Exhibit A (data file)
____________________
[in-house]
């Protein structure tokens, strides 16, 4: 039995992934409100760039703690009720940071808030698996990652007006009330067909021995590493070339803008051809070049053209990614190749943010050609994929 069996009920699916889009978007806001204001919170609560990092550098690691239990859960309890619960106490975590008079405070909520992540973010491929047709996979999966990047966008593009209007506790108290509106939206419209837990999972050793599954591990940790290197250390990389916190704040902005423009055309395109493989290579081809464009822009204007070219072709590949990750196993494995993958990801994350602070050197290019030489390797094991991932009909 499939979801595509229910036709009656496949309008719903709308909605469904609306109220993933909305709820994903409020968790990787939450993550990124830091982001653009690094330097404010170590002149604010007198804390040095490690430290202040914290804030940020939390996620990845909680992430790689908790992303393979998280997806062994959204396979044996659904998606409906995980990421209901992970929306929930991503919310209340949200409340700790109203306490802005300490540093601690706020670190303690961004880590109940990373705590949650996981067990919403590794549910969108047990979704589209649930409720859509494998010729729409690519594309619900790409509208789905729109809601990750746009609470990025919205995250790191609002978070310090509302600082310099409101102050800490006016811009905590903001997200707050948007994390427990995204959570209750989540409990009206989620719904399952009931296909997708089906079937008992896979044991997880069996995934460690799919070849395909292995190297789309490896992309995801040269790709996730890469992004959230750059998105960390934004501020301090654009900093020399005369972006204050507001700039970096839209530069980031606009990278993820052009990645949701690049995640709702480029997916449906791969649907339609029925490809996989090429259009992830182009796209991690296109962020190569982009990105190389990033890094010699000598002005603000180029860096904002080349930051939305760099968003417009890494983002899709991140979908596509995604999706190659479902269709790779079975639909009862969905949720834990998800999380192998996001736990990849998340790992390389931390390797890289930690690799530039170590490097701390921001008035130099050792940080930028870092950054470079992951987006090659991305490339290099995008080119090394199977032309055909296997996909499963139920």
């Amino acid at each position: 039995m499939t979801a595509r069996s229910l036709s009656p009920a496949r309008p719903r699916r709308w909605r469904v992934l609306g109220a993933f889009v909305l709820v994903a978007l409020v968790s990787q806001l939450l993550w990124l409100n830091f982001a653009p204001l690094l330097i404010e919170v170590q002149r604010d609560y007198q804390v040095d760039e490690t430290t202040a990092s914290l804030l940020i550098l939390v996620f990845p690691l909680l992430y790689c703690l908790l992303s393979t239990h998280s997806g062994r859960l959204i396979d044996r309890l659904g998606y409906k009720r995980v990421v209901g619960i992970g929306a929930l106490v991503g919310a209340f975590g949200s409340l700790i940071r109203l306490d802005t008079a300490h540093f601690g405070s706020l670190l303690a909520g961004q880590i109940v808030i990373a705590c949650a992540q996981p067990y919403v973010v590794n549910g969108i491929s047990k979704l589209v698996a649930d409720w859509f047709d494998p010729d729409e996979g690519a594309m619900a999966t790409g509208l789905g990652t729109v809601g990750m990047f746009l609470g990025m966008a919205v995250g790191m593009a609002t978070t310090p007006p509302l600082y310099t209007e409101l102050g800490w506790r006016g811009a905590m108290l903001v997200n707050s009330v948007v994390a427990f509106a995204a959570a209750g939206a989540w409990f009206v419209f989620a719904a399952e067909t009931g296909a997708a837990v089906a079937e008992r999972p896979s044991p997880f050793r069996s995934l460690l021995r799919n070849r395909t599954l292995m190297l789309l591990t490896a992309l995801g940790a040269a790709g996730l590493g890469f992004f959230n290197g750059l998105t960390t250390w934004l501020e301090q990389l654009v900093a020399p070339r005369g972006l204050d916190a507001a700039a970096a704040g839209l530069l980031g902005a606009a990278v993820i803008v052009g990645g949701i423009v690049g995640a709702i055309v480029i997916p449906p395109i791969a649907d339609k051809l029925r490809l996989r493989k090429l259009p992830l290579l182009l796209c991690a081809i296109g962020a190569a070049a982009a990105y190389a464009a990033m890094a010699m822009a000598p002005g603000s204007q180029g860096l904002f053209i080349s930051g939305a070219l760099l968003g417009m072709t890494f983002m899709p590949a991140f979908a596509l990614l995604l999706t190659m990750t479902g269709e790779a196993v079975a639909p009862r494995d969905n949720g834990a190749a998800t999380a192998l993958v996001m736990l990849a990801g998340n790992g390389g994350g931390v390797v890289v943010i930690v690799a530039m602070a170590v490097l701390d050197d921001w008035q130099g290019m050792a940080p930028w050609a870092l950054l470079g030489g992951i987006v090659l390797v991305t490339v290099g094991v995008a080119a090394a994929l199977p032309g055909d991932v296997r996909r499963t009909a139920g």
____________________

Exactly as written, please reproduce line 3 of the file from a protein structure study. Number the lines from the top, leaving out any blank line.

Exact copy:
């Amino acid at each position: 039995m499939t979801a595509r069996s229910l036709s009656p009920a496949r309008p719903r699916r709308w909605r469904v992934l609306g109220a993933f889009v909305l709820v994903a978007l409020v968790s990787q806001l939450l993550w990124l409100n830091f982001a653009p204001l690094l330097i404010e919170v170590q002149r604010d609560y007198q804390v040095d760039e490690t430290t202040a990092s914290l804030l940020i550098l939390v996620f990845p690691l909680l992430y790689c703690l908790l992303s393979t239990h998280s997806g062994r859960l959204i396979d044996r309890l659904g998606y409906k009720r995980v990421v209901g619960i992970g929306a929930l106490v991503g919310a209340f975590g949200s409340l700790i940071r109203l306490d802005t008079a300490h540093f601690g405070s706020l670190l303690a909520g961004q880590i109940v808030i990373a705590c949650a992540q996981p067990y919403v973010v590794n549910g969108i491929s047990k979704l589209v698996a649930d409720w859509f047709d494998p010729d729409e996979g690519a594309m619900a999966t790409g509208l789905g990652t729109v809601g990750m990047f746009l609470g990025m966008a919205v995250g790191m593009a609002t978070t310090p007006p509302l600082y310099t209007e409101l102050g800490w506790r006016g811009a905590m108290l903001v997200n707050s009330v948007v994390a427990f509106a995204a959570a209750g939206a989540w409990f009206v419209f989620a719904a399952e067909t009931g296909a997708a837990v089906a079937e008992r999972p896979s044991p997880f050793r069996s995934l460690l021995r799919n070849r395909t599954l292995m190297l789309l591990t490896a992309l995801g940790a040269a790709g996730l590493g890469f992004f959230n290197g750059l998105t960390t250390w934004l501020e301090q990389l654009v900093a020399p070339r005369g972006l204050d916190a507001a700039a970096a704040g839209l530069l980031g902005a606009a990278v993820i803008v052009g990645g949701i423009v690049g995640a709702i055309v480029i997916p449906p395109i791969a649907d339609k051809l029925r490809l996989r493989k090429l259009p992830l290579l182009l796209c991690a081809i296109g962020a190569a070049a982009a990105y190389a464009a990033m890094a010699m822009a000598p002005g603000s204007q180029g860096l904002f053209i080349s930051g939305a070219l760099l968003g417009m072709t890494f983002m899709p590949a991140f979908a596509l990614l995604l999706t190659m990750t479902g269709e790779a196993v079975a639909p009862r494995d969905n949720g834990a190749a998800t999380a192998l993958v996001m736990l990849a990801g998340n790992g390389g994350g931390v390797v890289v943010i930690v690799a530039m602070a170590v490097l701390d050197d921001w008035q130099g290019m050792a940080p930028w050609a870092l950054l470079g030489g992951i987006v090659l390797v991305t490339v290099g094991v995008a080119a090394a994929l199977p032309g055909d991932v296997r996909r499963t009909a139920g």